# Understanding general formula for probability

I have two questions about probability in terms of formulas.

Going through a couple of videos on probability, I have seen a general function for calculating the probability an object with 2 outcomes but with more than one object. Let's use a coin for an example. The formula would be the following:

$$P(k\text{ heads}, n-k \text{ tails}) = \dbinom n k\dfrac{1 } {2^n}$$

where:

$$n$$ = # of objects: in this case coins

$$k$$ = # of a certain outcome: in this case heads

$$\displaystyle {n \choose k} = \frac{n!}{k!(n-k)!}$$

My questions:

• Can still formula remain true for other object with unique outcomes (6 six sided die, 3 side die, etc) with we replace the 2 with a 6 or 3? Can you explain why this is or is not possible?
• How does this formula or the probably in general change when there are objects with know unique outcomes are at play? Examples:
• a 3+ sided die with the same outcome on more than one side side?
• flipping two coins but 1 coin is a trick coin ( has 2 heads)

Sorry this is my first question, and I'm not sure how the platform words to use the tools. If someone can edit the question to format is better, I would appreciate it.

• Welcome to MSE. Please type your questions rather than posting images. Images can't be browsed, and are not accessible to those using screen readers. If you need help formatting math on this site, here's a tutorial To begin with, surround all math expressions (including numbers,) with $ signs. Use ^ for exponents and _ for subscripts. $x_1^{2/3}$ shows up as$x_1^{2/3}\$. Commented Jun 8, 2021 at 3:18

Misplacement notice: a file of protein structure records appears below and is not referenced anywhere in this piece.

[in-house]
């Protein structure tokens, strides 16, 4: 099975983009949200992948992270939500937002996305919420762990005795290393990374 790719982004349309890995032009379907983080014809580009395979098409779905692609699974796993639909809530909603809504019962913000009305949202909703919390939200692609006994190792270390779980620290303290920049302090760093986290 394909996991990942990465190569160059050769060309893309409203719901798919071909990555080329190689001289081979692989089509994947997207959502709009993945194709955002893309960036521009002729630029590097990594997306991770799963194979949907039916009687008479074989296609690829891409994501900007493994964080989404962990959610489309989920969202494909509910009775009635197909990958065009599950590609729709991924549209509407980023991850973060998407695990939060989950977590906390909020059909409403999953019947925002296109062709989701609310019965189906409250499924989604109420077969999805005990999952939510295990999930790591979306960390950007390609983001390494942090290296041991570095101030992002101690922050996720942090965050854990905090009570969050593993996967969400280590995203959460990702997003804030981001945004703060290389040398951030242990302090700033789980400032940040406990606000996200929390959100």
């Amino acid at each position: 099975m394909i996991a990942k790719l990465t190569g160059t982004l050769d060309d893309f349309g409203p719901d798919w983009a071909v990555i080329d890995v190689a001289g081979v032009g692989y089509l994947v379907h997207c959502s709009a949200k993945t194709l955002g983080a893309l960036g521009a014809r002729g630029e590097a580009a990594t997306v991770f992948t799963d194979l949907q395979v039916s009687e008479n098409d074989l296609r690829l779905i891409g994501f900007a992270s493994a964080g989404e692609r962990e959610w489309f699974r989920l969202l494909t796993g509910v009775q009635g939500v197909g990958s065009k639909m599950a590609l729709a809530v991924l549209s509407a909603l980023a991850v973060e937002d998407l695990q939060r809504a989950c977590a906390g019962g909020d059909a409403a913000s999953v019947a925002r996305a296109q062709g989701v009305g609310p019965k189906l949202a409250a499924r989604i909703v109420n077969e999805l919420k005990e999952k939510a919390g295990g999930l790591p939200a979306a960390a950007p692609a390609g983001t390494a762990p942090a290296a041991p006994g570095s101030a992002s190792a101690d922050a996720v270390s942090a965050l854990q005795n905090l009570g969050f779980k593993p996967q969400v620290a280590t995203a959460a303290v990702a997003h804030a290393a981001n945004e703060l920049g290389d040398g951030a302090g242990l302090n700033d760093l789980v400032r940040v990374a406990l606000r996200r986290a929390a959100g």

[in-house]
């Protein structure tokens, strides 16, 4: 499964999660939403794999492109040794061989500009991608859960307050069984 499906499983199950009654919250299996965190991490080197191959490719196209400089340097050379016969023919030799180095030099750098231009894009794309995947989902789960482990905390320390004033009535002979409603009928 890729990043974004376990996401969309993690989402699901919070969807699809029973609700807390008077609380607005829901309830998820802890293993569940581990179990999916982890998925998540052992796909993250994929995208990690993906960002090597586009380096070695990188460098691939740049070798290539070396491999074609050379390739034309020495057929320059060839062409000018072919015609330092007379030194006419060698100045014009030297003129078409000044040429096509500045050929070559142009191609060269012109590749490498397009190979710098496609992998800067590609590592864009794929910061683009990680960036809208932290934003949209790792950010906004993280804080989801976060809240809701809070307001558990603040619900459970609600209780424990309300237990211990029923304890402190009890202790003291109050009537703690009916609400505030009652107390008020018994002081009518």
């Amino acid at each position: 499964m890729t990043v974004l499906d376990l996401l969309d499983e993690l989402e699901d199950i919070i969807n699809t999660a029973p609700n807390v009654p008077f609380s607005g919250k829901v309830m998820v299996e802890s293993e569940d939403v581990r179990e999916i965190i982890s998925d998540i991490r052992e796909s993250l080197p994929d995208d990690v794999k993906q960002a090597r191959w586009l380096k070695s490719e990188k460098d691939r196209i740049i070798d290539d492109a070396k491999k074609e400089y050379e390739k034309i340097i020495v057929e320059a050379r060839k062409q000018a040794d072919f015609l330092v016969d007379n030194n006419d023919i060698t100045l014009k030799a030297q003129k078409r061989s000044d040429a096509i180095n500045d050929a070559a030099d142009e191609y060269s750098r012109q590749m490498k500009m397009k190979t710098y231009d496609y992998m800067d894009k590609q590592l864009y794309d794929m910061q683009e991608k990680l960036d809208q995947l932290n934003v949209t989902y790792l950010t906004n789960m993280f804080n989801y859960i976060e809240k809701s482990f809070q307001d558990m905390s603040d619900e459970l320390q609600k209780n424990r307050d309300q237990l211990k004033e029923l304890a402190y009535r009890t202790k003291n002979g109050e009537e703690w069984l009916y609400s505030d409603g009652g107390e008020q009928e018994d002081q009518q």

• The coin flip formula is for two equal probability outcomes. Other cases will have similar looking results but not as simple as your guess. Commented Jun 8, 2021 at 3:27
• @NikhilKumarSingh I am not sure what you mean by your comment? Commented Jun 8, 2021 at 3:31
• What would a 3-sided die look like? :-D
– user169852
Commented Jun 8, 2021 at 3:48
• A triangular prism with rounded ends. Commented Jun 8, 2021 at 4:13

When you have $$n$$ trials each with an independent and identical rate of success $$p$$, the count of success among them will have a probability mass function of$$\mathsf P(X\,{=}\,x;n,p)=\dfrac{n!~ p^x~(1-p)^{n-x}}{x!~(n-x)!}$$

This is the pmf a binomial distribution. In particular the distribution of counts of heads and tails, $$X_H, X_T$$, on $$n$$ fair die tosses would be$$\mathsf P(X_H=x, X_T=n-x)=\dfrac{n!}{x!~(n-x)!~2^x~2^{n-x}}$$

(Where of course, $$2^x2^{n-x}$$ simplifies to $$2^n$$)

You seek to extend this to multinomial case where, rather than success or failure, you have a set of disjoint states each trial may take.

Say, a die with faces one 1, two 2, and three 3, with counts $$X_1,X_2,X_3$$ in $$n$$ tosses. Then we expand the above to

$$\mathsf P(X_1=x, X_2=y, X_3=n-x-y) = \dfrac{n!}{x!~y!~(n-x-y)!}\dfrac{1^x2^y3^{n-x-y}}{6^n}$$

In general, when we have a set of $$m$$ trial results with rates $$(p_i)_{i=1}^{m}$$ (where $$\sum_{i=1}^m p_i = 1$$) then : \begin{align}\mathsf P(\vec X = \vec x; n, \vec p) ~&=~n!\prod_{i=1}^m\dfrac{p_i^{x_i}}{x_i!}\\[3ex]&=~\dbinom n{x_1,\ldots,x_m}\cdot p_1^{x_1}\cdots p_m^{x_m} \end{align}

This is the probability mass function for a Multinomial Distribution.

• More properly we should indicate the support. $$(\sum_{i=1}^m x_i=1)\wedge(\forall i\in[[1..m]]~.(x_i\in[[1..n]])$$

Flipping two coins, but one flip uses a trick coin with two heads.

In cases like this, you do not have identical success rates on each trial. So the formula is not quite applicable. Here you have the count for heads being the sum of two (independent) binomial distributions with differing success rates; $$X_H\sim\mathcal{Bin}(1,1/2)+\mathcal{Bin}(1,1)$$. $$\mathsf P(X_H=x, X_T=2-x) = \dbinom 1 {x-1}\dfrac{1}{2}\quad\big[x\in\{1,2\}\big]$$

Which is trivial in this case, but a rather more complicated for larger trial amounts and different success rates.